One of the really neat things about my layout is that I can see most all of it from the dining room window. And at night, it’s really cool to look out and see the miniature town all lit up. I just like being able to admire how cool it looks with all the lights on.
Continue reading Adding more lights
So, in the Kansas climate (summers in the 100s, winters in the 10s) buildings really take a beating. It’s now time for me to bring some in (into the air conditioned house) and work on ones that have deteriorated.
My oldest building is this Piko station. I enjoyed building it–it’s one of the few “new” kits I bought, but it’s definitely in need of some work. The base is a piece of Sintra laminated to a piece of acrylic, which seemed like a good idea at the time but has started to separate. Also, the “street” lights need work and the interior needs to be cleaned out.
First I’ll tackle the lighting: the LEDs in it are cool white. And after three years they’ve started to dim. Which means that it’s time to trade them out for new, warm white ones. That includes the interior lights, the light that highlights the passenger and station employee, and the two exterior post lights.
Today I dropped by the Train Shack in Burbank. They have a pretty good selection of Piko and LGB stuff–more G scale than I usually see in a LHS. Pretty cool place, though the prices are just average. They do have some running layouts in O and HO to watch–my son really liked those.
Well, all was quiet on the railroad front as I spent a few days traveling to New York and West Point to see my nephew graduate from the United States Military Academy and leave to join the Army.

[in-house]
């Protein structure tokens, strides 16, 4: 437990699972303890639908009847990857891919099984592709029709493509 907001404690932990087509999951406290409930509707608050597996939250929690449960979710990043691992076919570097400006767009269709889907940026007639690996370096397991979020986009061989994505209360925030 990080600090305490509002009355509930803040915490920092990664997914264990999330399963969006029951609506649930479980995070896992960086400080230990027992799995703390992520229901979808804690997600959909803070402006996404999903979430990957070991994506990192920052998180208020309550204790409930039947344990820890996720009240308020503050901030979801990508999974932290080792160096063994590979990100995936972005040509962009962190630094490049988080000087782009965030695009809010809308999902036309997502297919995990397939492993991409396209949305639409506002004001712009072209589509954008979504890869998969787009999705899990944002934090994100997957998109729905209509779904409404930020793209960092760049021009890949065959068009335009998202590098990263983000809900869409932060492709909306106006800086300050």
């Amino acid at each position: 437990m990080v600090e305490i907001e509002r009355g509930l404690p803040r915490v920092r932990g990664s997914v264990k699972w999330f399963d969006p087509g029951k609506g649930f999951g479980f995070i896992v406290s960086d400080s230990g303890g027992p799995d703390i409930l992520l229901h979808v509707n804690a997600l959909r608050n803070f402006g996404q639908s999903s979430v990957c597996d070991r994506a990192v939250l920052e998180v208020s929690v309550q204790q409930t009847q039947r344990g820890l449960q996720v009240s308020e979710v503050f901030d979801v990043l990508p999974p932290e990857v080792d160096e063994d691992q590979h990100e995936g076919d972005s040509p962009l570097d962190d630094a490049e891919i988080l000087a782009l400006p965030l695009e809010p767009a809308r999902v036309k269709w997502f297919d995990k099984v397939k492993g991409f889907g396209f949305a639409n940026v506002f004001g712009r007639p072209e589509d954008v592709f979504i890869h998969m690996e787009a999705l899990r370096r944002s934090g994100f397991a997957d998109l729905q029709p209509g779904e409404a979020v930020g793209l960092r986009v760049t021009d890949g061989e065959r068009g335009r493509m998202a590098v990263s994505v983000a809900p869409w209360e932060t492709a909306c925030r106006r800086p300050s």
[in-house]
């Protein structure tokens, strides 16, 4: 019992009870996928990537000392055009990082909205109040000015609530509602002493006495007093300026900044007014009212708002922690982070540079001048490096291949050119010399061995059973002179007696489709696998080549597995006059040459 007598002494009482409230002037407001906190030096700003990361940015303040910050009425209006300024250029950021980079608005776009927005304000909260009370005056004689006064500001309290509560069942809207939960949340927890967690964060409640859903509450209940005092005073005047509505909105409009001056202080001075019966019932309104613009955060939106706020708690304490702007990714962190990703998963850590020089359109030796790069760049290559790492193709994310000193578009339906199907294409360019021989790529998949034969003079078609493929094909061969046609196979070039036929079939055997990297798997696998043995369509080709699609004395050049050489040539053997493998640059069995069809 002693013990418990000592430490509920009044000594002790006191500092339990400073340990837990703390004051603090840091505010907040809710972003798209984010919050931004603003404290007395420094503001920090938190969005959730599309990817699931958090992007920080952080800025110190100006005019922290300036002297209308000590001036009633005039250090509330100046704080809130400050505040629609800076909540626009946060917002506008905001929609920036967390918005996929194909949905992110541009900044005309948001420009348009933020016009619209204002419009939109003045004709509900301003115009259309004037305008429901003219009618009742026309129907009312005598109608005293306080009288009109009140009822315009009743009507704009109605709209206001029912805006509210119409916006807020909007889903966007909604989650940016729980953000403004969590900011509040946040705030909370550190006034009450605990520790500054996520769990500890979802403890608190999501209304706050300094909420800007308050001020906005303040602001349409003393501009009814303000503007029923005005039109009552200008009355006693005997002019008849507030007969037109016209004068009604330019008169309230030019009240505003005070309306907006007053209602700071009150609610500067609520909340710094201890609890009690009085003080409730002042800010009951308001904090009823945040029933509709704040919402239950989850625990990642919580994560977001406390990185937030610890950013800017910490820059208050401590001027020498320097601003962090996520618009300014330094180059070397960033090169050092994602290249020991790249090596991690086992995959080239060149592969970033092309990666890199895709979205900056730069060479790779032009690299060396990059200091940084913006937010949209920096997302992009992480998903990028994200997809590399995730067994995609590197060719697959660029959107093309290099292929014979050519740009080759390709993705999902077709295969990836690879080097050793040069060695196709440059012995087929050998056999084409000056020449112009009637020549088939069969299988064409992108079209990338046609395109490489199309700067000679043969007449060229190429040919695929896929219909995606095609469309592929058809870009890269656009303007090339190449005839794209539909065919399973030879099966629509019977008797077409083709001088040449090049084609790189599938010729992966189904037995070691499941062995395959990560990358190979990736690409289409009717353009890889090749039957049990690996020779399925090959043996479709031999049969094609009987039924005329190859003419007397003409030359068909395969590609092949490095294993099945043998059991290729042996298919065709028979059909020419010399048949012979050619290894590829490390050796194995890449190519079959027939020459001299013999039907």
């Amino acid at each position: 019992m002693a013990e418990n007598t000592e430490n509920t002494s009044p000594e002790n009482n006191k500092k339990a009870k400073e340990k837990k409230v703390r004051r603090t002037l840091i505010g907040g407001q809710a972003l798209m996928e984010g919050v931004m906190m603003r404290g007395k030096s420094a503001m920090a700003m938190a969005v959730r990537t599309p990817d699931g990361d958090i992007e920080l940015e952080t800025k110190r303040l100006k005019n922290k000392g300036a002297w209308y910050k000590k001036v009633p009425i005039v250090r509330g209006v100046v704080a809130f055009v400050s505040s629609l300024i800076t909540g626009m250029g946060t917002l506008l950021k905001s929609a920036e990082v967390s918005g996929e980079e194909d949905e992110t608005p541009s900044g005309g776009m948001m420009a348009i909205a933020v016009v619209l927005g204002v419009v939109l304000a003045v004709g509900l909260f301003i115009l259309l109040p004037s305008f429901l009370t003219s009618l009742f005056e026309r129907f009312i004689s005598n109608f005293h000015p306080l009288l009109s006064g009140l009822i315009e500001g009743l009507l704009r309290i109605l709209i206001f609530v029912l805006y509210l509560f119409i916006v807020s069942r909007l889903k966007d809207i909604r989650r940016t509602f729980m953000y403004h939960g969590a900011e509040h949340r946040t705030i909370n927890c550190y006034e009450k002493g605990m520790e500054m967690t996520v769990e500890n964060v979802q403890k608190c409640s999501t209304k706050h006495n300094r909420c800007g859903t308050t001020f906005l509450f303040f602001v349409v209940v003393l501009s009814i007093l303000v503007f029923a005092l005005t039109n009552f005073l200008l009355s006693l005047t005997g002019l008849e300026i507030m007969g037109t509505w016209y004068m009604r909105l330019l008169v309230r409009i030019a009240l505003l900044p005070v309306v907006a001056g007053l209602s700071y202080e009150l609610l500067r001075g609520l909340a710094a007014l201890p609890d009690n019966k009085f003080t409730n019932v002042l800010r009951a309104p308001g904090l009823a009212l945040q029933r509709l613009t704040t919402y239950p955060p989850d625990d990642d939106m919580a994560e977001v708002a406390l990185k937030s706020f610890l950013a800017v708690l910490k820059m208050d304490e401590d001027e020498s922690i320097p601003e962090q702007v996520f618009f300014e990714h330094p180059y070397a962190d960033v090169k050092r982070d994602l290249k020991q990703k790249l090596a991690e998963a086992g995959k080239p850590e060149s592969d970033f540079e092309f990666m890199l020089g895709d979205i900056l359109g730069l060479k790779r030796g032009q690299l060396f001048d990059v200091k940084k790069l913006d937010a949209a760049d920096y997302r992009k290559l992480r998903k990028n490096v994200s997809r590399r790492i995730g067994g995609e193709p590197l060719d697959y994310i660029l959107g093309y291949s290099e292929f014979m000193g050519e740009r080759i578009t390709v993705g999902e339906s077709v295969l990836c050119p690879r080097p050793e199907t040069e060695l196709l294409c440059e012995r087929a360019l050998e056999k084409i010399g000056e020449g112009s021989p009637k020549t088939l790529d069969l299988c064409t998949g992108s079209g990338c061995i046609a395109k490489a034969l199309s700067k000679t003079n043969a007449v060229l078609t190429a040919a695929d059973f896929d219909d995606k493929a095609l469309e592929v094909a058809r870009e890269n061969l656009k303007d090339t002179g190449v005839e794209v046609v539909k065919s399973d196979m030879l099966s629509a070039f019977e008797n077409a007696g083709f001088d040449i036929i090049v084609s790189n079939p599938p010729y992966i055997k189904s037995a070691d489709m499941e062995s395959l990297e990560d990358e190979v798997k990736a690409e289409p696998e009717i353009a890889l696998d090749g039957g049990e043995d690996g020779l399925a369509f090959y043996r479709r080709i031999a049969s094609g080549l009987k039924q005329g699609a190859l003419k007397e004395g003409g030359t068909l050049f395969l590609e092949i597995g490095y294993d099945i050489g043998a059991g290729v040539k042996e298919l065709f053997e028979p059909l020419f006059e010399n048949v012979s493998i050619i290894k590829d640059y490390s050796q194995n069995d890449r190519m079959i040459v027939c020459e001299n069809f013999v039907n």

I have a lot more to do, but am currently waiting on a list of parts.
For the sawmill/logging scene, I need wheels. I’m going to make some horse-drawn logging wagons, but need wheels.
For the windmill, I need the Pola motor. I ordered it, but it didn’t ship for a couple of days and I’m still impatiently waiting for it to arrive.
For the windmill scene, I ordered some Pressier figures. From Germany. So those will be a while coming.
So lots to do, but right now it’s hurry up and wait.
Good progress today… Here’s the mill test-fitted together and a view of it inverted so you can see the detail of the woodwork. This is pretty neat, though it will be out of sight to most observers.
Continue reading Windmill Nearing Completion
With a Raspberry Pi in the train shed that’s connected to my network, I could easily attach a webcam and be able to “see” the layout even when I’m trapped in my basement office. I decided to go for it:
All those bags in the far background are the dirt from my birthday that I haven’t finished spreading around yet.
There was some heavy ice/snow while were were gone over Christmas break
Click for a larger version
Just finished updating this for (hopefully) the last time. This incorporates all the changes from my original plan–the not-a-wye, adding straights to my revers curve, one less siding in town–and shows the current state of the track, at least. Most of the other scenery is there, too. The only big thing left is the mountain.
Just bought this little goody off eBay.
I’ve read some posts on the various train forums that this can be a really useful tool for building structures, making rolling stock, and generally fiddling around. We’ll see how it goes.
Here are a couple images of the layout at night
Continue reading Nighttime photos
There are lots of things happening in the G Scale world here at DanzBB. I’ve made more progress on the Neqida passenger cars–they’re all painted, pinstriped, and I’ve put on metal wheel sets. I’ve also installed track power pick-ups in two of them, along with voltage regulators so I can get 5v for the LEDs.
Continue reading Lots Going On, No Pictures
It’s a funny thing–I got into garden railroading here in central Kansas, a couple hundred miles from the nearest big city–but it turns out that there’s a neat store “near” here in Wichita called Garden Railway Gizmos that carries plenty of large scale stuff. The owner, Claudia, is knowledgeable, friendly, and always a pleasure to do business with. If you happen to be in this area, you should check it out: